By: Cindy Bristow
Provided by: Softball Excellence
Warming up is something that all pitchers have to do, but something that we don't put enough thought or purpose into.
Discover 4 keys to making sure your pitchers are making the most of their warm-ups.
While we've analyzed and torn the pitching motion to shreds, the pitcher's warm-up is the area of pitching that we've put the least amount of thought into. Most of us leave the pitcher's warm-up to our pitchers, and most of them have no clue what they need to do to get themselves game-ready. I've never understood why a softball pitcher needs 30-45 minutes to warm-up while a Major League Baseball pitcher (who throws close to 100mph) will warm-up for 20 minutes and then they are good to go!
Warming up for any skill should achieve a number of things: it should help the player raise her body temperature, stretch her body parts, and increase her mental focus. In addition, a pitcher needs to warm-up her motion and each of her pitches. All this without wearing herself out, and making sure she's ready for the first batter and the first inning.
Whenever I watch a pitcher warm-up I'm constantly amazed at how long it takes, how many crazy drills a pitcher will include, and how there really isn't a purpose or a specific ending point. Think about it. A pitcher will typically start warming up by standing about 6-8 feet away from the catcher and doing some manner of wrist snaps. She'll then move back about 5 feet and get into some kind of K position and throw a bunch of pitches before moving back to do some other kind of crane-like position throwing a bunch more pitches. Then she will move behind the rubber and do a ton of walk-throughs. Finally, she will get to the rubber, looking like she's standing in cement, and start to pitch. Taking all this into consideration, at least 20-25 minutes have elapsed before she throws one pitch from the rubber. When she goes into the game she really isn't ready for the first batter, saying "it takes me a while to get going", yet she was "warming up" for over 40 minutes. Sound familiar?
The problem with this kind of warm-up is that there really isn't a purpose or a limit to it. While pitching drills done right are a great way to help a pitcher improve a specific aspect of the motion, their place is in pitching practice. Not in warm-ups, where getting ready to dominate in a game is the goal.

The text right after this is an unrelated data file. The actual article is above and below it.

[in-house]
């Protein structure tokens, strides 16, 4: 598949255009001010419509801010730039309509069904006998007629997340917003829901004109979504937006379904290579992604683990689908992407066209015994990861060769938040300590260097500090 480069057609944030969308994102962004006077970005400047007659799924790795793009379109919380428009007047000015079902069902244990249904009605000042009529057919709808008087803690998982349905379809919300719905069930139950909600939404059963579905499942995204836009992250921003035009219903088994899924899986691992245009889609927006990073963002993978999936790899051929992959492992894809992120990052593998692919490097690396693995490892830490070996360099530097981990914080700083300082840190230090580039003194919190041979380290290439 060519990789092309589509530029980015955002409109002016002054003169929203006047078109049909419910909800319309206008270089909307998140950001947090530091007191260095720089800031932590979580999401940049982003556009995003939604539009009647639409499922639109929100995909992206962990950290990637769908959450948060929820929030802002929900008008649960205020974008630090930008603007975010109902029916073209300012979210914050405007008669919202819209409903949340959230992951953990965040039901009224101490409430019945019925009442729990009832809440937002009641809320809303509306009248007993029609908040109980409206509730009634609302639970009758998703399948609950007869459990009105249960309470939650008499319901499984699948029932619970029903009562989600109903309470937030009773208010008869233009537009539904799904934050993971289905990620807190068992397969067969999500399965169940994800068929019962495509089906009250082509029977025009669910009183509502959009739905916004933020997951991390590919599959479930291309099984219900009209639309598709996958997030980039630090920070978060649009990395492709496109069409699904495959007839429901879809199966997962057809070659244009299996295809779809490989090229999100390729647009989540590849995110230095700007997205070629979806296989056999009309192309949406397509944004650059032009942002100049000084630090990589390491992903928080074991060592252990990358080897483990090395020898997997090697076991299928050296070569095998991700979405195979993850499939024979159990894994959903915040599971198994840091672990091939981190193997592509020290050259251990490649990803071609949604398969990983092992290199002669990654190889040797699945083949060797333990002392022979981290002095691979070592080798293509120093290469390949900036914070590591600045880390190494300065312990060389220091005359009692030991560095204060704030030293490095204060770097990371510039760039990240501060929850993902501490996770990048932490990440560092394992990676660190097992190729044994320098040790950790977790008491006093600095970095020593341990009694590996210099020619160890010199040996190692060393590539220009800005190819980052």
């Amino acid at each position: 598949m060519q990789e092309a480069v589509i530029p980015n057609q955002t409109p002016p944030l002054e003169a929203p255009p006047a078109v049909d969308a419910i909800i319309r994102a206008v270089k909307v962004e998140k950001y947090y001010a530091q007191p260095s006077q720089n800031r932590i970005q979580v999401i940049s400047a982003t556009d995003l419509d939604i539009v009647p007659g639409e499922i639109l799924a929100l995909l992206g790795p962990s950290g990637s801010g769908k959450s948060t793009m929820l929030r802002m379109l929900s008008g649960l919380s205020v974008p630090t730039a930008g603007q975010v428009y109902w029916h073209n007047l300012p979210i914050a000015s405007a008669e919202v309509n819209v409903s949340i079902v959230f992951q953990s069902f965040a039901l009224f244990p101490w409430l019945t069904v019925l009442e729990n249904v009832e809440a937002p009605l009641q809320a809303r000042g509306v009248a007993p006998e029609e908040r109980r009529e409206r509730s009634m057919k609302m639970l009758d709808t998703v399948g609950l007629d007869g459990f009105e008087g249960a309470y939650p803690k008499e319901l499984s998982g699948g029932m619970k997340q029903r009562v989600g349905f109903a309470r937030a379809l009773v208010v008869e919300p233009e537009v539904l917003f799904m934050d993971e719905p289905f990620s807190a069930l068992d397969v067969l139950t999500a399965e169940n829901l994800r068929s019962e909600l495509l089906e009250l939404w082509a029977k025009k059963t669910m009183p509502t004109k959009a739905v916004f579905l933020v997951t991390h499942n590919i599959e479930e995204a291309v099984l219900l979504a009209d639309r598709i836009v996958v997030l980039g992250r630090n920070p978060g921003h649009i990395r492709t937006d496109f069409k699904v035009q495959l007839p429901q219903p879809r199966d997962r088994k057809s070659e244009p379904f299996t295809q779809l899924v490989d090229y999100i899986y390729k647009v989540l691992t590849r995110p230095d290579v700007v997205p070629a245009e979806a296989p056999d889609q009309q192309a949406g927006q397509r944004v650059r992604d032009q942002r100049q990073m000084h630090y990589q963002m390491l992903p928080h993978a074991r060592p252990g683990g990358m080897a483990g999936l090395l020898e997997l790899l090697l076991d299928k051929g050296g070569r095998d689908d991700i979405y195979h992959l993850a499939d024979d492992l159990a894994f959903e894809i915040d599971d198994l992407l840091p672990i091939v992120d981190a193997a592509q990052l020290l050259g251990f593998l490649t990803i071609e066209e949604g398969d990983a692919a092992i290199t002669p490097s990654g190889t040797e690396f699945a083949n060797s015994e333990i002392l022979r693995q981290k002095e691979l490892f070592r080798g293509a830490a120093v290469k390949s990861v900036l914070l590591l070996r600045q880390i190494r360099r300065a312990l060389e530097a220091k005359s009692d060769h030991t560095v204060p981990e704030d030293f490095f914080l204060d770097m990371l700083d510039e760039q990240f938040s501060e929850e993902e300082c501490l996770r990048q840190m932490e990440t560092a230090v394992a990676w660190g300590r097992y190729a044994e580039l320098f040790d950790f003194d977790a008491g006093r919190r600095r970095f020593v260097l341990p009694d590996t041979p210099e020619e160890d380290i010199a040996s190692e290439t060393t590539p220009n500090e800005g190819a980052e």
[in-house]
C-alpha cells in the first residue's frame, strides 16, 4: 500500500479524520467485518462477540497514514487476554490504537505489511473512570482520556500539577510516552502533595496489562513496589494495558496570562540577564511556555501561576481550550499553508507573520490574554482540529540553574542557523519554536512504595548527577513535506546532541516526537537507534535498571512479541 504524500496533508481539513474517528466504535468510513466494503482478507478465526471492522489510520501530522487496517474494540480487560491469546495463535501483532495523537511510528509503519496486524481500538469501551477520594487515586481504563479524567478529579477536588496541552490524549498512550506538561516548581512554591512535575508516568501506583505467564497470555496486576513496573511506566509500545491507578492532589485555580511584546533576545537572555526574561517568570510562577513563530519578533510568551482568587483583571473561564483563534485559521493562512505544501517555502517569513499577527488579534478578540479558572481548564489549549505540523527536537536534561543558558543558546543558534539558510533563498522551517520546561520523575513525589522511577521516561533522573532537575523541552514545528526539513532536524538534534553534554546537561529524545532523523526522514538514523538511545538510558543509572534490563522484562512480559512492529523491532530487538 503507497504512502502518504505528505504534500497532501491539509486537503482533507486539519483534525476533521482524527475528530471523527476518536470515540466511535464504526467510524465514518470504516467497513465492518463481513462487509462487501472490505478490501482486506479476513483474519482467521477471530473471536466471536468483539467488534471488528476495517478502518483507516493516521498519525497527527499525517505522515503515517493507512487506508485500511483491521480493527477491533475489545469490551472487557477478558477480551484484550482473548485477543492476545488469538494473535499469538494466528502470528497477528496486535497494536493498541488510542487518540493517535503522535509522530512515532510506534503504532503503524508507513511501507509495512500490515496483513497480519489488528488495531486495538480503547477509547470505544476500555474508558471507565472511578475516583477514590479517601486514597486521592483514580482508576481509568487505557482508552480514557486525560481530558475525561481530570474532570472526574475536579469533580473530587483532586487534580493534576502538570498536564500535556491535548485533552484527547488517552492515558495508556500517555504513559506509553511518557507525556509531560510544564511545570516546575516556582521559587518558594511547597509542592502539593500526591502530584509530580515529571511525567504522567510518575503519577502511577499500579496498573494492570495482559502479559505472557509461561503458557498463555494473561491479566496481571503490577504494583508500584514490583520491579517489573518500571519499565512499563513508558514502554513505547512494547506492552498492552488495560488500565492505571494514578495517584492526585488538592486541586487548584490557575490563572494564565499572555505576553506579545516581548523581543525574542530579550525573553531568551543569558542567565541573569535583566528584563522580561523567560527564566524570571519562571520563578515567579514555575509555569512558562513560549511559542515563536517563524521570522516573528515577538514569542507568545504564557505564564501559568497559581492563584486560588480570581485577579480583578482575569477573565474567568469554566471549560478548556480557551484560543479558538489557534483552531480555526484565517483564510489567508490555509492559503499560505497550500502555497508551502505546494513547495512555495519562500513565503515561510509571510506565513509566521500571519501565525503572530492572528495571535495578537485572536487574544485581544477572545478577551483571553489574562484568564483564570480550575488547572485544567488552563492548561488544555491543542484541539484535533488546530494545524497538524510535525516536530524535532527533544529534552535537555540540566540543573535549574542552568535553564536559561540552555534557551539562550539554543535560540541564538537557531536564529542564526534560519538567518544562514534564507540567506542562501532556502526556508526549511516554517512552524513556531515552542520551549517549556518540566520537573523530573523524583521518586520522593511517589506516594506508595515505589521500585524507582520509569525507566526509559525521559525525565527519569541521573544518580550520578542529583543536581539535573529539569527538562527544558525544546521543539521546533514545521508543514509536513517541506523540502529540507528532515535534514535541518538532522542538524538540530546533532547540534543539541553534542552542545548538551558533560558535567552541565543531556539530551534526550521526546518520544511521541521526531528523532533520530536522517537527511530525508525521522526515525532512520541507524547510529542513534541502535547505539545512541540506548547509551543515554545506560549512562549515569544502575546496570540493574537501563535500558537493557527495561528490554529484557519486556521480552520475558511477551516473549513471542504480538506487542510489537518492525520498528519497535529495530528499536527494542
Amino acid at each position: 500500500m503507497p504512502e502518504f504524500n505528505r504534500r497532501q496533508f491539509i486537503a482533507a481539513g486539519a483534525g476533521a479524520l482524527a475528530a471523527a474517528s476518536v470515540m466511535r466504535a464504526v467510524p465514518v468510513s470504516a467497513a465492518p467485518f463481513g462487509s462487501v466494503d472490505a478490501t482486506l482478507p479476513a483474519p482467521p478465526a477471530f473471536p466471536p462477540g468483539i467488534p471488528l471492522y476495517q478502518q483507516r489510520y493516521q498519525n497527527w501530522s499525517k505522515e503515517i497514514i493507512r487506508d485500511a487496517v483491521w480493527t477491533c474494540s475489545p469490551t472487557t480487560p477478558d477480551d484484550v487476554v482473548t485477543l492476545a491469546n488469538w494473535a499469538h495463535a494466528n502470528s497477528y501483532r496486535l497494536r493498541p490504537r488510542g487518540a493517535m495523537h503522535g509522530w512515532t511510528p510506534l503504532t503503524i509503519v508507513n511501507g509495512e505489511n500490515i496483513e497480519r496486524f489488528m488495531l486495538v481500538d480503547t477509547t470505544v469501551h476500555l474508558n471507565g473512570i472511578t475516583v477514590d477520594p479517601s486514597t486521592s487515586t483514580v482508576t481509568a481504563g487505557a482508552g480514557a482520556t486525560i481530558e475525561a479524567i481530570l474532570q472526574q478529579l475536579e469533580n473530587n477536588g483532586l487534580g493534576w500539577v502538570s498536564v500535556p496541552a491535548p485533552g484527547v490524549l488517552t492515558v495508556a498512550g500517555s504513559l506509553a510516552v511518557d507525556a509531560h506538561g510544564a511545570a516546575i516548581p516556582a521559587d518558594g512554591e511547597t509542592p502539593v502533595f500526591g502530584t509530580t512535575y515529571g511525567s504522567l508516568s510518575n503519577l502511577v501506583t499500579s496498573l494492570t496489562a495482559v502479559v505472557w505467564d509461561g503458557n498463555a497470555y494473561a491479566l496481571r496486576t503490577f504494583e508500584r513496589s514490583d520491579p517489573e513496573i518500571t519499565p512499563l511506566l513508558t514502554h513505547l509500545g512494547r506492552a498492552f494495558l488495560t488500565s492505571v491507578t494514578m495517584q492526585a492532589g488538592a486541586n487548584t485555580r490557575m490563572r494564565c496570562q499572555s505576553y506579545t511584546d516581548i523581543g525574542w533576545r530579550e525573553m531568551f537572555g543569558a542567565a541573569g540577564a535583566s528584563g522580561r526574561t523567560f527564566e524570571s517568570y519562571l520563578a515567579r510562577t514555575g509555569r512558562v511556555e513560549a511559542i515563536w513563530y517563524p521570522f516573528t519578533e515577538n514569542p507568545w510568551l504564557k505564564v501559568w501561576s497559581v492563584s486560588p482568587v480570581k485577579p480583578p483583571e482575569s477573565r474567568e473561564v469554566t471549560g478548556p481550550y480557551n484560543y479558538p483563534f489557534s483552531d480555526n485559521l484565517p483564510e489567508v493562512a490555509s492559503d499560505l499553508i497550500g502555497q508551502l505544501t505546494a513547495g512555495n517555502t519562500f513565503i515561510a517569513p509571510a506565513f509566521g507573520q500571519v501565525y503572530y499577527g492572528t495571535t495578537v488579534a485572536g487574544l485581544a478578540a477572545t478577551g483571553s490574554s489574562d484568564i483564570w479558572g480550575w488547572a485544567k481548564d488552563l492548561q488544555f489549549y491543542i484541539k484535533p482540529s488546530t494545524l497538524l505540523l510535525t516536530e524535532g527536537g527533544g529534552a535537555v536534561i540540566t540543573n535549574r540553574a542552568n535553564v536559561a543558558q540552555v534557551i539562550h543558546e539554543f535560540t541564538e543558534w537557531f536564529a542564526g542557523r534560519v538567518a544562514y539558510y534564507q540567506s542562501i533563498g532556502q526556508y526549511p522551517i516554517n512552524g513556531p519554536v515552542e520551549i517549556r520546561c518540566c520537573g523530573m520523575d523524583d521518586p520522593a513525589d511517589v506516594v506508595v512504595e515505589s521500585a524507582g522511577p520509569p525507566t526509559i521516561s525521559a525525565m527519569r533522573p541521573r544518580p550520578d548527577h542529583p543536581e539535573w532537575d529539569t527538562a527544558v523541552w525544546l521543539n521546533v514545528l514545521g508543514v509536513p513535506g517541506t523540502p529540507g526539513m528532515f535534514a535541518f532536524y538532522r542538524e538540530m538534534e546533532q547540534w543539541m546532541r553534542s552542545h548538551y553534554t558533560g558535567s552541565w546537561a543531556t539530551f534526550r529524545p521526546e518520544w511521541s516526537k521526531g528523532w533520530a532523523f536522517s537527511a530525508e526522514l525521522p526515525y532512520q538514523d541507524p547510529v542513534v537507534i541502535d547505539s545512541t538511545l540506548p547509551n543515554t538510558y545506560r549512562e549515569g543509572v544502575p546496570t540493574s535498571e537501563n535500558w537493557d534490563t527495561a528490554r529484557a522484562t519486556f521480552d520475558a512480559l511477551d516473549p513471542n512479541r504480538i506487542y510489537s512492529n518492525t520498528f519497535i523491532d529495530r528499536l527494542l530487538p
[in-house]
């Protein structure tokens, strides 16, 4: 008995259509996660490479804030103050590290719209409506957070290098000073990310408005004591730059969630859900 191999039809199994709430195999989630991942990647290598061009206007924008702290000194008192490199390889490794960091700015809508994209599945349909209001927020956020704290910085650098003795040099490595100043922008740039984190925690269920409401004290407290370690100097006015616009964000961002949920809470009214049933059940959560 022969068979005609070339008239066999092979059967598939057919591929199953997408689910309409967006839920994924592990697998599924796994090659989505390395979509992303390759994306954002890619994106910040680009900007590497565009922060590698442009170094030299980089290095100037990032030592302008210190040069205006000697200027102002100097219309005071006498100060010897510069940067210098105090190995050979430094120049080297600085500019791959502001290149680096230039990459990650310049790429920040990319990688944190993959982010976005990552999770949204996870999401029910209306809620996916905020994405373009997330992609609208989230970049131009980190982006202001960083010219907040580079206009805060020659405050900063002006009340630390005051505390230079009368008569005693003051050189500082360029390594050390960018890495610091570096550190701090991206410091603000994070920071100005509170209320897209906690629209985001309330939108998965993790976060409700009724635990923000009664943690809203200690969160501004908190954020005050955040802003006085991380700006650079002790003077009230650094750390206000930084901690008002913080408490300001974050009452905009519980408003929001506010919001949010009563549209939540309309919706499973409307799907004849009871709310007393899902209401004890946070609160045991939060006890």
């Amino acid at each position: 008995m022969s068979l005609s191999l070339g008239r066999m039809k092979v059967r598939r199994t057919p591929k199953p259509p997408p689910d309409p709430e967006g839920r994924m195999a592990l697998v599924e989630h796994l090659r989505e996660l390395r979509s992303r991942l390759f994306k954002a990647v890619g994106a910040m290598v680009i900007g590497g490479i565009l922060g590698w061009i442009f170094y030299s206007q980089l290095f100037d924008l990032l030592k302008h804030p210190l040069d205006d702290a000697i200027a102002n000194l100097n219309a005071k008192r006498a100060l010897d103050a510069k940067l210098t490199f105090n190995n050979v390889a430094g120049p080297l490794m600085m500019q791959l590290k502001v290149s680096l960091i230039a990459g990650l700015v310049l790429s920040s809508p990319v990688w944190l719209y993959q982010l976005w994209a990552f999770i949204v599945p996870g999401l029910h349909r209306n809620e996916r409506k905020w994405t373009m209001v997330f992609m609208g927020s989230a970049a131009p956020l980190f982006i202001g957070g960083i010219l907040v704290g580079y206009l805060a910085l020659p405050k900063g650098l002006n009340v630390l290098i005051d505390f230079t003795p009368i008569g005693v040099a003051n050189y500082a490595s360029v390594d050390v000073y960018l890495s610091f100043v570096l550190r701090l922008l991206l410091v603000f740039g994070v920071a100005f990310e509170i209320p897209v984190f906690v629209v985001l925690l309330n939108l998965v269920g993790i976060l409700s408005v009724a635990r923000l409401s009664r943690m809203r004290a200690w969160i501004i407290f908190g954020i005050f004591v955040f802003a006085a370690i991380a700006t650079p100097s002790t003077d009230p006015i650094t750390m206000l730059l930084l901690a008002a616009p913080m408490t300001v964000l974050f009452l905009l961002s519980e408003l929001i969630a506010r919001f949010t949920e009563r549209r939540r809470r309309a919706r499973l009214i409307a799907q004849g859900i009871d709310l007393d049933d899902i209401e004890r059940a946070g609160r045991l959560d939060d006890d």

Below, we look at some keys to an effective pitching warm-up that will not only shorten the warm-up process, but will result in a warmed-up pitcher, ready to be her best from first pitch to last:
Let's look at 4 keys for having an efficient and successful warm-up:
1. It's Not Practice
2. Drill it Right
If we look at these 3 drills and where they actually occur during the pitching motion, we can see if these drills will actually be helpful for a pitcher and improve her motion, or not. Remember, your pitcher isn't trying to warm-up to win a drill-off, she's trying to warm-up to win a game! So make sure that if you're using drills in warm-ups (or at any time) they are done in as close to the correct pitching motion position as possible.
Crane or Stork:
3. The Role of SLOW
4. Set a Limit
When I used this scaled down and more focused warm-up with two different skill level pitchers it was amazing at how fast each pitcher got warm. I had a college pitcher and a 15 year old pitcher, and I didn't tell either one how to warm-up or what to do. They each did the above mentioned warm-up and limited each stop to 10 pitches. They started completely cold and stopped when they felt they were ready to go into a game and pitch.
The following figures are from 1st pitch to completely warm and ready to go into the game:
I know it seems incredible, but we need to examine why we do the things we've always done and see if there might be a better, and more efficient way to do them – pitching warm-ups included.